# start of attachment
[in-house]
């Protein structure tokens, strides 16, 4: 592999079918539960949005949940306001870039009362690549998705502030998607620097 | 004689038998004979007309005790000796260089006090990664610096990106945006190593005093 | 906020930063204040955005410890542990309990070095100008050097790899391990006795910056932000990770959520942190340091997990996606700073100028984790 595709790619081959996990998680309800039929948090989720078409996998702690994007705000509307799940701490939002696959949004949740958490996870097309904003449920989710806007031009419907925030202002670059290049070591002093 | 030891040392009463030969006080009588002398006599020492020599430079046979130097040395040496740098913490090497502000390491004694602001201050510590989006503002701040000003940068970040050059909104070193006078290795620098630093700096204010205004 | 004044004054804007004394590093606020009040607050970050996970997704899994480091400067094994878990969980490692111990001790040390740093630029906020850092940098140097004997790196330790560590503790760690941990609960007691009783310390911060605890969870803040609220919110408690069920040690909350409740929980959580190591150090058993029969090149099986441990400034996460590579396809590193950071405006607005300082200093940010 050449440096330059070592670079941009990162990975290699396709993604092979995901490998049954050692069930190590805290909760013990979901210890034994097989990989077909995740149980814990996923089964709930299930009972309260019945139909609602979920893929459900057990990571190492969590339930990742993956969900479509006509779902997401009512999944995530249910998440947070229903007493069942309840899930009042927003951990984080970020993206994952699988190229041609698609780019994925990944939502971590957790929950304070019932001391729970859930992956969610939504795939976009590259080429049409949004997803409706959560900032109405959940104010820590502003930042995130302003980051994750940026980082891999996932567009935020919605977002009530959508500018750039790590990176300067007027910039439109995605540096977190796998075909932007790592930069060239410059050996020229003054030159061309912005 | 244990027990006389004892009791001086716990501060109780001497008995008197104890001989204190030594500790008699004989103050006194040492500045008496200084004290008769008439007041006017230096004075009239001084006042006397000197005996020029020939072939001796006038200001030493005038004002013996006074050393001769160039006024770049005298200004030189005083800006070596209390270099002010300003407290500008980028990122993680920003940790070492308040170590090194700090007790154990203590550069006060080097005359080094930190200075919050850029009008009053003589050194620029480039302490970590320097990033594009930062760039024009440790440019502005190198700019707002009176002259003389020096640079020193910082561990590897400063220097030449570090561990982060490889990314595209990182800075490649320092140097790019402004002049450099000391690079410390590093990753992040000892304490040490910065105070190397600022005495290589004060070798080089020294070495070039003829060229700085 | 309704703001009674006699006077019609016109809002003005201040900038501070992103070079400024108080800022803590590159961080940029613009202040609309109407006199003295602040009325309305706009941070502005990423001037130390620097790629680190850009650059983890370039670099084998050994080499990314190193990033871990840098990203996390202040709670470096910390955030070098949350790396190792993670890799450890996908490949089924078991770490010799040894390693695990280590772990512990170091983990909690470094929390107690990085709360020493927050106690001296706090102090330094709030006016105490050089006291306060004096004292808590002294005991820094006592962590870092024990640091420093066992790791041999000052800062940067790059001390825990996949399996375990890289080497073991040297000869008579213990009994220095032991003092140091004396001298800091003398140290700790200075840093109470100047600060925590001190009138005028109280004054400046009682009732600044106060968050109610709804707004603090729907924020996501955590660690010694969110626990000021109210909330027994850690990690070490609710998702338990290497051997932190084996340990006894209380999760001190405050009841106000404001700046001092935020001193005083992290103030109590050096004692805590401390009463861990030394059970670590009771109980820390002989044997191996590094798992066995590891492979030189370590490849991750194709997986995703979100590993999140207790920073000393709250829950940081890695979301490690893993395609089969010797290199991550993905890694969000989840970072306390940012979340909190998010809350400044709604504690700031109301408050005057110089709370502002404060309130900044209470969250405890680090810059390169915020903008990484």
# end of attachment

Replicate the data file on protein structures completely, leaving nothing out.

[in-house]
């Protein structure tokens, strides 16, 4: 592999079918539960949005949940306001870039009362690549998705502030998607620097 | 004689038998004979007309005790000796260089006090990664610096990106945006190593005093 | 906020930063204040955005410890542990309990070095100008050097790899391990006795910056932000990770959520942190340091997990996606700073100028984790 595709790619081959996990998680309800039929948090989720078409996998702690994007705000509307799940701490939002696959949004949740958490996870097309904003449920989710806007031009419907925030202002670059290049070591002093 | 030891040392009463030969006080009588002398006599020492020599430079046979130097040395040496740098913490090497502000390491004694602001201050510590989006503002701040000003940068970040050059909104070193006078290795620098630093700096204010205004 | 004044004054804007004394590093606020009040607050970050996970997704899994480091400067094994878990969980490692111990001790040390740093630029906020850092940098140097004997790196330790560590503790760690941990609960007691009783310390911060605890969870803040609220919110408690069920040690909350409740929980959580190591150090058993029969090149099986441990400034996460590579396809590193950071405006607005300082200093940010 050449440096330059070592670079941009990162990975290699396709993604092979995901490998049954050692069930190590805290909760013990979901210890034994097989990989077909995740149980814990996923089964709930299930009972309260019945139909609602979920893929459900057990990571190492969590339930990742993956969900479509006509779902997401009512999944995530249910998440947070229903007493069942309840899930009042927003951990984080970020993206994952699988190229041609698609780019994925990944939502971590957790929950304070019932001391729970859930992956969610939504795939976009590259080429049409949004997803409706959560900032109405959940104010820590502003930042995130302003980051994750940026980082891999996932567009935020919605977002009530959508500018750039790590990176300067007027910039439109995605540096977190796998075909932007790592930069060239410059050996020229003054030159061309912005 | 244990027990006389004892009791001086716990501060109780001497008995008197104890001989204190030594500790008699004989103050006194040492500045008496200084004290008769008439007041006017230096004075009239001084006042006397000197005996020029020939072939001796006038200001030493005038004002013996006074050393001769160039006024770049005298200004030189005083800006070596209390270099002010300003407290500008980028990122993680920003940790070492308040170590090194700090007790154990203590550069006060080097005359080094930190200075919050850029009008009053003589050194620029480039302490970590320097990033594009930062760039024009440790440019502005190198700019707002009176002259003389020096640079020193910082561990590897400063220097030449570090561990982060490889990314595209990182800075490649320092140097790019402004002049450099000391690079410390590093990753992040000892304490040490910065105070190397600022005495290589004060070798080089020294070495070039003829060229700085 | 309704703001009674006699006077019609016109809002003005201040900038501070992103070079400024108080800022803590590159961080940029613009202040609309109407006199003295602040009325309305706009941070502005990423001037130390620097790629680190850009650059983890370039670099084998050994080499990314190193990033871990840098990203996390202040709670470096910390955030070098949350790396190792993670890799450890996908490949089924078991770490010799040894390693695990280590772990512990170091983990909690470094929390107690990085709360020493927050106690001296706090102090330094709030006016105490050089006291306060004096004292808590002294005991820094006592962590870092024990640091420093066992790791041999000052800062940067790059001390825990996949399996375990890289080497073991040297000869008579213990009994220095032991003092140091004396001298800091003398140290700790200075840093109470100047600060925590001190009138005028109280004054400046009682009732600044106060968050109610709804707004603090729907924020996501955590660690010694969110626990000021109210909330027994850690990690070490609710998702338990290497051997932190084996340990006894209380999760001190405050009841106000404001700046001092935020001193005083992290103030109590050096004692805590401390009463861990030394059970670590009771109980820390002989044997191996590094798992066995590891492979030189370590490849991750194709997986995703979100590993999140207790920073000393709250829950940081890695979301490690893993395609089969010797290199991550993905890694969000989840970072306390940012979340909190998010809350400044709604504690700031109301408050005057110089709370502002404060309130900044209470969250405890680090810059390169915020903008990484």